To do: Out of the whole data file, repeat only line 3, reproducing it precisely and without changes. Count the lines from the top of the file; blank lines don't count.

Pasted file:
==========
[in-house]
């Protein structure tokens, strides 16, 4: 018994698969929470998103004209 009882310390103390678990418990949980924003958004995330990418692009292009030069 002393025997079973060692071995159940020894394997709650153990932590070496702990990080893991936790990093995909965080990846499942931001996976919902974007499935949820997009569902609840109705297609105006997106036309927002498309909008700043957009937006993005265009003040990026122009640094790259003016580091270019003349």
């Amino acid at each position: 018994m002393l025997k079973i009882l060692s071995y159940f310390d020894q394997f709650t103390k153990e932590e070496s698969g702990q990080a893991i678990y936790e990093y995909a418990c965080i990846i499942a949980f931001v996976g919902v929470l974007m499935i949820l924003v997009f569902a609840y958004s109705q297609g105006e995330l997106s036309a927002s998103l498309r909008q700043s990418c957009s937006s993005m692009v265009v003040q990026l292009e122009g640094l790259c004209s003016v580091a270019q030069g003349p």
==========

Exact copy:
């Amino acid at each position: 018994m002393l025997k079973i009882l060692s071995y159940f310390d020894q394997f709650t103390k153990e932590e070496s698969g702990q990080a893991i678990y936790e990093y995909a418990c965080i990846i499942a949980f931001v996976g919902v929470l974007m499935i949820l924003v997009f569902a609840y958004s109705q297609g105006e995330l997106s036309a927002s998103l498309r909008q700043s990418c957009s937006s993005m692009v265009v003040q990026l292009e122009g640094l790259c004209s003016v580091a270019q030069g003349p």